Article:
Once out of Kentucky and out of high school, career-gender-limitations really did drop away — or at least you were supposed to act as though there truly were no differences or barriers. The politically correct 90s had definitely drummed out any explicit institutional barriers to females advancing in previously testosteronic fields. But for every academically brilliant girl I knew that was pursuing an advanced chemistry degree, there was one who didn’t know how to put gas in her car because “if she just stood there looking cute some man would come help her do it”. Actually, that was the same girl (true story). So while the institutions weren’t allowed to treat us differently, we XX’s were allowed to act differently when and if it suited us.
The 90s progressed and I checked off the boxes for “middle class white kid” on my scoresheet, finishing college and getting an entry-level job at a huge insurance company. I soon discovered I liked programming and got to be part of the tech boom in the 90s, hopping and salary-skipping up to a crappy consulting firm, then a big consulting firm. By the time the tech boom had withered, I’d still found a niche as a money-making independent mercenary contractor.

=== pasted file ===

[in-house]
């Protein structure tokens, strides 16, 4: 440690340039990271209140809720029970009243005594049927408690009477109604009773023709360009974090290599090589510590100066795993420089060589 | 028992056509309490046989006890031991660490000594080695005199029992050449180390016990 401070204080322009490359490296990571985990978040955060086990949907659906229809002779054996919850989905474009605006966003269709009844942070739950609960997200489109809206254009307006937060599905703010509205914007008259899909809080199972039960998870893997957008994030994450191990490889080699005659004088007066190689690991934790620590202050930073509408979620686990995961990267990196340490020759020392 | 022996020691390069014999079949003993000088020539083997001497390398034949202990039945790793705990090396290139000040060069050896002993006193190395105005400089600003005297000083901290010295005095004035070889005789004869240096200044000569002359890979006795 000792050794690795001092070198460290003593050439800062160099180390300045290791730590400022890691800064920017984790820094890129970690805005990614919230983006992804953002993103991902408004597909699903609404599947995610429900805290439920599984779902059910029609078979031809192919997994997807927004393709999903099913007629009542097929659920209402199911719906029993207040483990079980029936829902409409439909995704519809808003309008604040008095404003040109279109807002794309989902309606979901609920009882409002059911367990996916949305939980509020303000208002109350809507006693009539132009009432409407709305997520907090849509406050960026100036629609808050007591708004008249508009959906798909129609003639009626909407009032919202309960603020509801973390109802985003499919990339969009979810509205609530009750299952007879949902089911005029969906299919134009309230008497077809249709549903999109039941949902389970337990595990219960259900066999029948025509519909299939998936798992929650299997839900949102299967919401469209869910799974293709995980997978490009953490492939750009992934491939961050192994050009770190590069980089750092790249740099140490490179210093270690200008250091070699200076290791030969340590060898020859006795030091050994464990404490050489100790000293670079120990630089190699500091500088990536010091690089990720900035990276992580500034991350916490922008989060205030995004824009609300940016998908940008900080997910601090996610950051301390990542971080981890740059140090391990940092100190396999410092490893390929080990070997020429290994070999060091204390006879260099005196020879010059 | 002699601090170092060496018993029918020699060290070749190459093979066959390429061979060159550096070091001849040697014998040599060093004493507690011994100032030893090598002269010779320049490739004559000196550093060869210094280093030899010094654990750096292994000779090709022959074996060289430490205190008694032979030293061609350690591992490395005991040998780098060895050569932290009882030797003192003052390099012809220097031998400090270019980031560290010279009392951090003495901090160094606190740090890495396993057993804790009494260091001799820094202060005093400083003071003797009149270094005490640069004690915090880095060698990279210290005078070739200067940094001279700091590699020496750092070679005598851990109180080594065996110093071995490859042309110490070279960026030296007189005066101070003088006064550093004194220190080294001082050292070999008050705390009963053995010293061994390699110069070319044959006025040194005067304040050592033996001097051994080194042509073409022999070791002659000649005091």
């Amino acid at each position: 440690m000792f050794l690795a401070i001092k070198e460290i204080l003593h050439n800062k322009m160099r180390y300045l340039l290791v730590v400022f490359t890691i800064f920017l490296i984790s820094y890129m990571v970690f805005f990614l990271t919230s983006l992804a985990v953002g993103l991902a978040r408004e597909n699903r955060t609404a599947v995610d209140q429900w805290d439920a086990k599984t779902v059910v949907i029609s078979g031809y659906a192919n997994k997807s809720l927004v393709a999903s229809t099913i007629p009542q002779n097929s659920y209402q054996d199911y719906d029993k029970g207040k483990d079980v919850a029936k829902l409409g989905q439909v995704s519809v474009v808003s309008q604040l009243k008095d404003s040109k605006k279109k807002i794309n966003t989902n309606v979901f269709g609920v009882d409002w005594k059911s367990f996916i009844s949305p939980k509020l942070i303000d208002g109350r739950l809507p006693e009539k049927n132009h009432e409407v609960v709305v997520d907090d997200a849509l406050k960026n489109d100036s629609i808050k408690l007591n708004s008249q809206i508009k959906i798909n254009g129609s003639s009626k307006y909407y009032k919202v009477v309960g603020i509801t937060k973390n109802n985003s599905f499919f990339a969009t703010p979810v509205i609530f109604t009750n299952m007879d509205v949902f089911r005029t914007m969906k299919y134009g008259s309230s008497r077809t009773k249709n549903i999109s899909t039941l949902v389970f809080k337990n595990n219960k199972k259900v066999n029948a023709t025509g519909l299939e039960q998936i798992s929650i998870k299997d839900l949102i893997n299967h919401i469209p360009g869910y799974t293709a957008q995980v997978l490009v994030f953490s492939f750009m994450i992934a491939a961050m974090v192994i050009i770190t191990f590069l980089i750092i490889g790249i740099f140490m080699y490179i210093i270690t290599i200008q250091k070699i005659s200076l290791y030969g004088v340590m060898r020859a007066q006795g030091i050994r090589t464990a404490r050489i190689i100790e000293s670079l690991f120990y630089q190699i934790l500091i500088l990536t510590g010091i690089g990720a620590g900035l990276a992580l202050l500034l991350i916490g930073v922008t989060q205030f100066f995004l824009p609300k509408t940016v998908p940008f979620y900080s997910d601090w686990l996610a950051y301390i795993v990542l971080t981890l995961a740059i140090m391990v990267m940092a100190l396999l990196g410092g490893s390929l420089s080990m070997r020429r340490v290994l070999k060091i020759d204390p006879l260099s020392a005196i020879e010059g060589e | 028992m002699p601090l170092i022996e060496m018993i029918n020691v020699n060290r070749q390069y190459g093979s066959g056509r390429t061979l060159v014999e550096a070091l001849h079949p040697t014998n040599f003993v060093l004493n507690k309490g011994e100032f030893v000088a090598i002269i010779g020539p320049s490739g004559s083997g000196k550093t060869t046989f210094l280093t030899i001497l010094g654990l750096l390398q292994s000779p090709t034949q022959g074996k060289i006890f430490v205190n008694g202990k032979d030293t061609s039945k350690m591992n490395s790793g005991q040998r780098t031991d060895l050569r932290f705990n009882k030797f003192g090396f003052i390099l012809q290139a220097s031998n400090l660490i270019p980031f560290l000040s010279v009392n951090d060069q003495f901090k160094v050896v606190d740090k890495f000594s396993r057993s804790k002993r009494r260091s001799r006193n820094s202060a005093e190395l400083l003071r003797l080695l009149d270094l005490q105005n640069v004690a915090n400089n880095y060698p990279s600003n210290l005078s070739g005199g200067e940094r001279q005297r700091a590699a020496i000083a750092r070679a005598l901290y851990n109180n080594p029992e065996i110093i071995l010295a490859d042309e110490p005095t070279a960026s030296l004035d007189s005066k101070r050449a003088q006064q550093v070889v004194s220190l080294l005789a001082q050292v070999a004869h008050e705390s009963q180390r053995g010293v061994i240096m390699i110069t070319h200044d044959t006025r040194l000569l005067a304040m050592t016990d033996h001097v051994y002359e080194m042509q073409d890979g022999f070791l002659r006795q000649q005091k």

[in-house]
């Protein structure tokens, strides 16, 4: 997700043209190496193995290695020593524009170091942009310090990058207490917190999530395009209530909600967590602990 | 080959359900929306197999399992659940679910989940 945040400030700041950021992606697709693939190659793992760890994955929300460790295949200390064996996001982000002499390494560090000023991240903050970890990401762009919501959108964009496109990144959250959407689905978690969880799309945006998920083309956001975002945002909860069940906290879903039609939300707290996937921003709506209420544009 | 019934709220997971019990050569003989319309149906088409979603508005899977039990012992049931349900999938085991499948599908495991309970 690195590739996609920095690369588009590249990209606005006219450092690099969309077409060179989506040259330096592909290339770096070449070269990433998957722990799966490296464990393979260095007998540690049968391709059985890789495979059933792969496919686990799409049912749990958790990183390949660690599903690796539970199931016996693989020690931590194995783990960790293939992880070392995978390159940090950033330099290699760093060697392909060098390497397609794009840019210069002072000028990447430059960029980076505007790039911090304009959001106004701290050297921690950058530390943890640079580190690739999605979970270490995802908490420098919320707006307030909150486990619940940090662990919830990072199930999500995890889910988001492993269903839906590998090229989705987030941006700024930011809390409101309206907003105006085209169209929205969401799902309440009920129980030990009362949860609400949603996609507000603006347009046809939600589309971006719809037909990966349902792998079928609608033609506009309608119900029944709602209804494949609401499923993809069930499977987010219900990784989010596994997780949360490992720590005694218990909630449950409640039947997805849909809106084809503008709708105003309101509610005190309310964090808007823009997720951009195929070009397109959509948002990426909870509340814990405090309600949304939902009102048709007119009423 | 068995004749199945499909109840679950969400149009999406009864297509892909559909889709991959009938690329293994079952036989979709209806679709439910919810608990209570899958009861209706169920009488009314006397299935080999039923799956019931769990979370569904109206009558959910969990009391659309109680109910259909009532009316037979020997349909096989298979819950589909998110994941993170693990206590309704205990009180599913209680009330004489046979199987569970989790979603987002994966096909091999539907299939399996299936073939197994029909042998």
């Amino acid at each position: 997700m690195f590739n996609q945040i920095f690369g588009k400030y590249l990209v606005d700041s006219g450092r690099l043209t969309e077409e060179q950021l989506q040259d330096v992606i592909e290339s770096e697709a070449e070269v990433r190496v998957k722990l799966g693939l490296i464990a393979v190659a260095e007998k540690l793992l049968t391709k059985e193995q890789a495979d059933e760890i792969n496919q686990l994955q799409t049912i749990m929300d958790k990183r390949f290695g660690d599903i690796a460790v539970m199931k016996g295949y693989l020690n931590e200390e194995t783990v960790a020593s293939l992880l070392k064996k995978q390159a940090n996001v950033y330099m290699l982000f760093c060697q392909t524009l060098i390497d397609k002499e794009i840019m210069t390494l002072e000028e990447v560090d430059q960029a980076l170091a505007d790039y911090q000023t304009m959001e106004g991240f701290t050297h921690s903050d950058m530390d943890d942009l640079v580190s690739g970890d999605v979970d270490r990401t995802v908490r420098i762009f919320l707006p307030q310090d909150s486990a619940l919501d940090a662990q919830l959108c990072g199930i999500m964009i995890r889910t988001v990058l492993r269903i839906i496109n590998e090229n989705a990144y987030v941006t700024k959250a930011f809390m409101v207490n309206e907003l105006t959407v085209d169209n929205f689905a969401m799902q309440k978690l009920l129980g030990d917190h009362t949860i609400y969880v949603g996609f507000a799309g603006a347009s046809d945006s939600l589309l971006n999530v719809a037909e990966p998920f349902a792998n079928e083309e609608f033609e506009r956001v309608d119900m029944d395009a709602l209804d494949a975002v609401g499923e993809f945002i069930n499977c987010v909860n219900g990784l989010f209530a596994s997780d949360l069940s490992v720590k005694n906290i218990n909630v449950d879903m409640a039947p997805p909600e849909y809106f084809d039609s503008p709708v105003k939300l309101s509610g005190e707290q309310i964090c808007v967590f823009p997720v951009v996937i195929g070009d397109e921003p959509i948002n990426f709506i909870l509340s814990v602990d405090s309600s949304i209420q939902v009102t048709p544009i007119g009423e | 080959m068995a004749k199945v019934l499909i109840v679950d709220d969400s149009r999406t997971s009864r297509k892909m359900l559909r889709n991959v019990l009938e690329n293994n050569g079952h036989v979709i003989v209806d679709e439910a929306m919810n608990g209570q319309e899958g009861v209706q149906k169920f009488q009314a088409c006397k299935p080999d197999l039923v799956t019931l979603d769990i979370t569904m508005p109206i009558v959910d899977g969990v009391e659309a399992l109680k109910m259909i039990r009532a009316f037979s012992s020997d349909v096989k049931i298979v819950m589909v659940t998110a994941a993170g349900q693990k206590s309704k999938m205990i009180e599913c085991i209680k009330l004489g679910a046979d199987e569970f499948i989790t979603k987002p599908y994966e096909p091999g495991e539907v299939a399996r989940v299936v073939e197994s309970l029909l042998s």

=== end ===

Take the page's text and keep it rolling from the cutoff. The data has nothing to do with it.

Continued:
In this decade/century/millenium, I have settled nicely into working for a hosting firm where Engineerboy also works. I love my job — it’s challenging, tiring, and frazzling as hell but for some reason I can’t envision doing anything else with my professional life that doesn’t involve an unexpected windfall inheritance. Over the past couple years we’ve shifted to working from home 99.9% of the time, and even moved out into a small town about 90 minutes’ drive from the office. It’s a sweet situation when you can choose the right spot to live and you don’t have to worry too much about where your “office” is.